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Church of Santa Maria in Cosmedin

Church of Santa Maria in Cosmedin
Church of Santa Maria in Cosmedin

This most interesting of the smaller Roman basilican churches, built within a temple, was founded by Adrian I. late in the eighth century, and rebuilt under Calixtus II., about 1 128, by Alfanus, Chancellor of the Papacy, whose marble tomb stands in the atrium with his epitaph, along a cornice, giving him that most comprehensive title " honest man," vir probus,* some more than halffaded paintings, a Madonna and Child, angels and two mitred heads on the wall behind the canopy, conferring importance on the tomb of this Chancellor.
Though now disfigured exteriorly by a facade in the worst style of the eighteenth century, Sta Maria in Cosmedin, t since the judicious restoration of its interior, is one of the mediaeval gems of Rome, and retains many fine details of its earlier architecture; the Classic colonnades imbedded in the walls of the north aisle and the west end, and probably left in their original place since the time of Adrian I., and (of the twelfth century) most noticeable among all, that fine campanile, one of the loftiest and most picturesque in Rome, which is so often seen in views of the neighbouring church of Sta Maria del Sole.} The sculptured doorway, the rich intarsio pavement, the high altar with its charming spiral ciborium, the marble and mosaic-inlaid ambons and open screens (a most perfect example of restored mediaeval Roman choral arrangement), the marble episcopal throne with supporting lions and a mosaic decoration above, in the apse, etc., deserve the warmest admiration. The destruction of the mediaeval paintings by whitewash in the wall surfaces is to be deeply deplored. These paintings were known to have adorned them conformably to that ancient and once almost universal practice of polychrome decoration in churches which was even prescribed by a law of Charlemagne.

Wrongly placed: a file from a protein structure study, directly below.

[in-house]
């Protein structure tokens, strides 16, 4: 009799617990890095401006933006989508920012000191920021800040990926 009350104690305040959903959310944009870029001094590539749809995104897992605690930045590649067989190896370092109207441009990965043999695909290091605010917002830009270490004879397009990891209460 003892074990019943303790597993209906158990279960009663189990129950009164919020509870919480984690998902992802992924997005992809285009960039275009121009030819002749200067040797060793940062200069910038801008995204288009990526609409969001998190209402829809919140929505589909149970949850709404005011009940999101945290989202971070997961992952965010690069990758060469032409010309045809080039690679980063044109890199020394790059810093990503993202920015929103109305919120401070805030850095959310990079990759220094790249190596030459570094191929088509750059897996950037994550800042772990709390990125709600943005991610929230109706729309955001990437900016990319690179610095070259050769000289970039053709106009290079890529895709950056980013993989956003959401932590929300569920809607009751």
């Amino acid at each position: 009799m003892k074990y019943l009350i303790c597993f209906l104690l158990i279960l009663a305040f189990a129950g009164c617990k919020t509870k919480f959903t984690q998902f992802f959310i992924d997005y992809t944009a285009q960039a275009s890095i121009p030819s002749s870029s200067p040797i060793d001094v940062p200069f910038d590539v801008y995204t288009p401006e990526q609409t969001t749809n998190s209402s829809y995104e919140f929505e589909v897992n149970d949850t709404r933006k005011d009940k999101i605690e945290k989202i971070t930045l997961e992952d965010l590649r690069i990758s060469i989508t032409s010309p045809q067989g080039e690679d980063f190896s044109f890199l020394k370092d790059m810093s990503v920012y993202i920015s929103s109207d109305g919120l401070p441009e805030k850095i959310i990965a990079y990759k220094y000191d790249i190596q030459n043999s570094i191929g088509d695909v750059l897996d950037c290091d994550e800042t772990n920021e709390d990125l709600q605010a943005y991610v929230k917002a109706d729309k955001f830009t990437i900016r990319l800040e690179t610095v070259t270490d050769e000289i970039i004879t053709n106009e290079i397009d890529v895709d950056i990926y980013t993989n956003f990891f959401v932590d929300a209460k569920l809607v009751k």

Ciampini, in his valuable history of the Cosmedin basilica, mentions the iron rods for curtains once seen between the columns of the atrium and still in their place above those of the porch, with rings for suspending; also a small chapel, like a recess, at one end of that atrium with paintings of the Madonna and Child, the symbols of the Evangelists, and so on. This chapel would seem to have been provided for those penitents who were not allowed to worship with the congregation in the sacred building; as such it is an evidence of disciplinary observance, retained till the twelfth century, the loss of which is a matter for regret.
Over the portals are some curious bas-reliefs, but so small, and placed as they are along the inner side of the lintel, that they might be passed unnoticed by the casual observer. In the centre is a hand blessing, with the Greek action, between two sheep, who represent the faithful; laterally we see the four evangelic emblems, all winged, and two doves, each pecking out of a vase, and one perched on a dragon (more like a lizard) to signify the victory of the purified soul over mundane temptations or passions.